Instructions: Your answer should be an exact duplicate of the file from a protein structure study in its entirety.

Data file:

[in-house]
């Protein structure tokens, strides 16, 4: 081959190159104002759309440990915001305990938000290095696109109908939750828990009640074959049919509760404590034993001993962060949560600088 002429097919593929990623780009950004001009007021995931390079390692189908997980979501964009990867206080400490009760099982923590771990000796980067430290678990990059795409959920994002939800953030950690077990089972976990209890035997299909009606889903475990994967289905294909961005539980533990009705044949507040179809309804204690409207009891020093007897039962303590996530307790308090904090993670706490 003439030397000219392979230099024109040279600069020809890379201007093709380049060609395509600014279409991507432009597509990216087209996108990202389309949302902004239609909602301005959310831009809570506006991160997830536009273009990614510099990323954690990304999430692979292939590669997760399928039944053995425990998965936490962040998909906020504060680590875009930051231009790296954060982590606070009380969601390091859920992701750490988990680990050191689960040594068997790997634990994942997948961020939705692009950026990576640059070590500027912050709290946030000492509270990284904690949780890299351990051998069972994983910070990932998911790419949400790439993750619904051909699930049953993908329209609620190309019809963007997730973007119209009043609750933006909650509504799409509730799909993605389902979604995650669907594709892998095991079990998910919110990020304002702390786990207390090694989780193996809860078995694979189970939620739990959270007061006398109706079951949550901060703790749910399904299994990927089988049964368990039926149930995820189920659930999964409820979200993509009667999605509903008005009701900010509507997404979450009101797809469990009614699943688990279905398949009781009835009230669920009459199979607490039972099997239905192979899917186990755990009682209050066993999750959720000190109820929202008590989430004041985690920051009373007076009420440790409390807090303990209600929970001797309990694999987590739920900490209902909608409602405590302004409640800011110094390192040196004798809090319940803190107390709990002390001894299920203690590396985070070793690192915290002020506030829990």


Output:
[in-house]
């Protein structure tokens, strides 16, 4: 081959190159104002759309440990915001305990938000290095696109109908939750828990009640074959049919509760404590034993001993962060949560600088 002429097919593929990623780009950004001009007021995931390079390692189908997980979501964009990867206080400490009760099982923590771990000796980067430290678990990059795409959920994002939800953030950690077990089972976990209890035997299909009606889903475990994967289905294909961005539980533990009705044949507040179809309804204690409207009891020093007897039962303590996530307790308090904090993670706490 003439030397000219392979230099024109040279600069020809890379201007093709380049060609395509600014279409991507432009597509990216087209996108990202389309949302902004239609909602301005959310831009809570506006991160997830536009273009990614510099990323954690990304999430692979292939590669997760399928039944053995425990998965936490962040998909906020504060680590875009930051231009790296954060982590606070009380969601390091859920992701750490988990680990050191689960040594068997790997634990994942997948961020939705692009950026990576640059070590500027912050709290946030000492509270990284904690949780890299351990051998069972994983910070990932998911790419949400790439993750619904051909699930049953993908329209609620190309019809963007997730973007119209009043609750933006909650509504799409509730799909993605389902979604995650669907594709892998095991079990998910919110990020304002702390786990207390090694989780193996809860078995694979189970939620739990959270007061006398109706079951949550901060703790749910399904299994990927089988049964368990039926149930995820189920659930999964409820979200993509009667999605509903008005009701900010509507997404979450009101797809469990009614699943688990279905398949009781009835009230669920009459199979607490039972099997239905192979899917186990755990009682209050066993999750959720000190109820929202008590989430004041985690920051009373007076009420440790409390807090303990209600929970001797309990694999987590739920900490209902909608409602405590302004409640800011110094390192040196004798809090319940803190107390709990002390001894299920203690590396985070070793690192915290002020506030829990």